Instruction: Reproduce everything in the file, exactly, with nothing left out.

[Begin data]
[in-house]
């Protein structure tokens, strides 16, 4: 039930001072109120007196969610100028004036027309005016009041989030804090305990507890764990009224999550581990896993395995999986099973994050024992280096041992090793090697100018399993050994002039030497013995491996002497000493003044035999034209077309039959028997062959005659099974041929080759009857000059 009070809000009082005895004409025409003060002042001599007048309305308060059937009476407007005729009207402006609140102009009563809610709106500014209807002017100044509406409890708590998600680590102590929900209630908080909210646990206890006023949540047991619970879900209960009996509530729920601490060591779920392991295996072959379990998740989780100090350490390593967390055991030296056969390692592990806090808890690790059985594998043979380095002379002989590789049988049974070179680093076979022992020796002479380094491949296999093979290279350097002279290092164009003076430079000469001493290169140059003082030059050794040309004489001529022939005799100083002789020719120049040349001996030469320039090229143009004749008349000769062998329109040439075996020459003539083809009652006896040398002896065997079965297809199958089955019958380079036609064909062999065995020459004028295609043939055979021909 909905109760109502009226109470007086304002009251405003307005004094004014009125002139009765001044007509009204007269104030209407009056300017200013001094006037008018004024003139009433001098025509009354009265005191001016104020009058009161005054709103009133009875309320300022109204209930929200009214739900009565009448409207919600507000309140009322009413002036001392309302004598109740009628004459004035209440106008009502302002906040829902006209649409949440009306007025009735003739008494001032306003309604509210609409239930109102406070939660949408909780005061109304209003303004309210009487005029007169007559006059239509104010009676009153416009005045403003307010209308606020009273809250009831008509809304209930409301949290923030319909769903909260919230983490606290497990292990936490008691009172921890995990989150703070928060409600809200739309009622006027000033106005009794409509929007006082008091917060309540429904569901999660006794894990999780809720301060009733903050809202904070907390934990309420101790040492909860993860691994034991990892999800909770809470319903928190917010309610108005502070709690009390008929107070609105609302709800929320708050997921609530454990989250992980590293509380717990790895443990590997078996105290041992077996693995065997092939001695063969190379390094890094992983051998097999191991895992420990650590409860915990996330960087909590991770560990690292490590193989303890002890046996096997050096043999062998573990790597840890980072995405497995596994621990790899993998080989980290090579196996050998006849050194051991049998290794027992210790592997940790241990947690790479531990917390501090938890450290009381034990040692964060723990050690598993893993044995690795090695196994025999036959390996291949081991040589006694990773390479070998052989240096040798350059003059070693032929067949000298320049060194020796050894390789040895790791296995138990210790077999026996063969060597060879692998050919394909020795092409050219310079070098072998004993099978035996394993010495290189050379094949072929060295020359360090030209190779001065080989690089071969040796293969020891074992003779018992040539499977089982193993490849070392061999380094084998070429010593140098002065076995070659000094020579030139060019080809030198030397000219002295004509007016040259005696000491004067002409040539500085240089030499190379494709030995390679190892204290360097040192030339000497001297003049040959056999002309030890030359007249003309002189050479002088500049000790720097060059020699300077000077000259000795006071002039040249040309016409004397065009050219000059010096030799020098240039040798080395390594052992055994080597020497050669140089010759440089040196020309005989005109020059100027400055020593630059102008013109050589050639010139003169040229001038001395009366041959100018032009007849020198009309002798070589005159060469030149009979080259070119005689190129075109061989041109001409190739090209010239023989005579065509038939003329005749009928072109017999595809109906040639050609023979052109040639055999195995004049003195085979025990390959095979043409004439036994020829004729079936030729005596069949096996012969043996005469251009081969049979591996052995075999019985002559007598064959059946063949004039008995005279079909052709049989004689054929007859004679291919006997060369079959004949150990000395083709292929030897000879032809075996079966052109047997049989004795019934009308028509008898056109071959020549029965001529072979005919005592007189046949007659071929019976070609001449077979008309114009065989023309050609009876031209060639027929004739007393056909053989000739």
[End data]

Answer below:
[in-house]
């Protein structure tokens, strides 16, 4: 039930001072109120007196969610100028004036027309005016009041989030804090305990507890764990009224999550581990896993395995999986099973994050024992280096041992090793090697100018399993050994002039030497013995491996002497000493003044035999034209077309039959028997062959005659099974041929080759009857000059 009070809000009082005895004409025409003060002042001599007048309305308060059937009476407007005729009207402006609140102009009563809610709106500014209807002017100044509406409890708590998600680590102590929900209630908080909210646990206890006023949540047991619970879900209960009996509530729920601490060591779920392991295996072959379990998740989780100090350490390593967390055991030296056969390692592990806090808890690790059985594998043979380095002379002989590789049988049974070179680093076979022992020796002479380094491949296999093979290279350097002279290092164009003076430079000469001493290169140059003082030059050794040309004489001529022939005799100083002789020719120049040349001996030469320039090229143009004749008349000769062998329109040439075996020459003539083809009652006896040398002896065997079965297809199958089955019958380079036609064909062999065995020459004028295609043939055979021909 909905109760109502009226109470007086304002009251405003307005004094004014009125002139009765001044007509009204007269104030209407009056300017200013001094006037008018004024003139009433001098025509009354009265005191001016104020009058009161005054709103009133009875309320300022109204209930929200009214739900009565009448409207919600507000309140009322009413002036001392309302004598109740009628004459004035209440106008009502302002906040829902006209649409949440009306007025009735003739008494001032306003309604509210609409239930109102406070939660949408909780005061109304209003303004309210009487005029007169007559006059239509104010009676009153416009005045403003307010209308606020009273809250009831008509809304209930409301949290923030319909769903909260919230983490606290497990292990936490008691009172921890995990989150703070928060409600809200739309009622006027000033106005009794409509929007006082008091917060309540429904569901999660006794894990999780809720301060009733903050809202904070907390934990309420101790040492909860993860691994034991990892999800909770809470319903928190917010309610108005502070709690009390008929107070609105609302709800929320708050997921609530454990989250992980590293509380717990790895443990590997078996105290041992077996693995065997092939001695063969190379390094890094992983051998097999191991895992420990650590409860915990996330960087909590991770560990690292490590193989303890002890046996096997050096043999062998573990790597840890980072995405497995596994621990790899993998080989980290090579196996050998006849050194051991049998290794027992210790592997940790241990947690790479531990917390501090938890450290009381034990040692964060723990050690598993893993044995690795090695196994025999036959390996291949081991040589006694990773390479070998052989240096040798350059003059070693032929067949000298320049060194020796050894390789040895790791296995138990210790077999026996063969060597060879692998050919394909020795092409050219310079070098072998004993099978035996394993010495290189050379094949072929060295020359360090030209190779001065080989690089071969040796293969020891074992003779018992040539499977089982193993490849070392061999380094084998070429010593140098002065076995070659000094020579030139060019080809030198030397000219002295004509007016040259005696000491004067002409040539500085240089030499190379494709030995390679190892204290360097040192030339000497001297003049040959056999002309030890030359007249003309002189050479002088500049000790720097060059020699300077000077000259000795006071002039040249040309016409004397065009050219000059010096030799020098240039040798080395390594052992055994080597020497050669140089010759440089040196020309005989005109020059100027400055020593630059102008013109050589050639010139003169040229001038001395009366041959100018032009007849020198009309002798070589005159060469030149009979080259070119005689190129075109061989041109001409190739090209010239023989005579065509038939003329005749009928072109017999595809109906040639050609023979052109040639055999195995004049003195085979025990390959095979043409004439036994020829004729079936030729005596069949096996012969043996005469251009081969049979591996052995075999019985002559007598064959059946063949004039008995005279079909052709049989004689054929007859004679291919006997060369079959004949150990000395083709292929030897000879032809075996079966052109047997049989004795019934009308028509008898056109071959020549029965001529072979005919005592007189046949007659071929019976070609001449077979008309114009065989023309050609009876031209060639027929004739007393056909053989000739």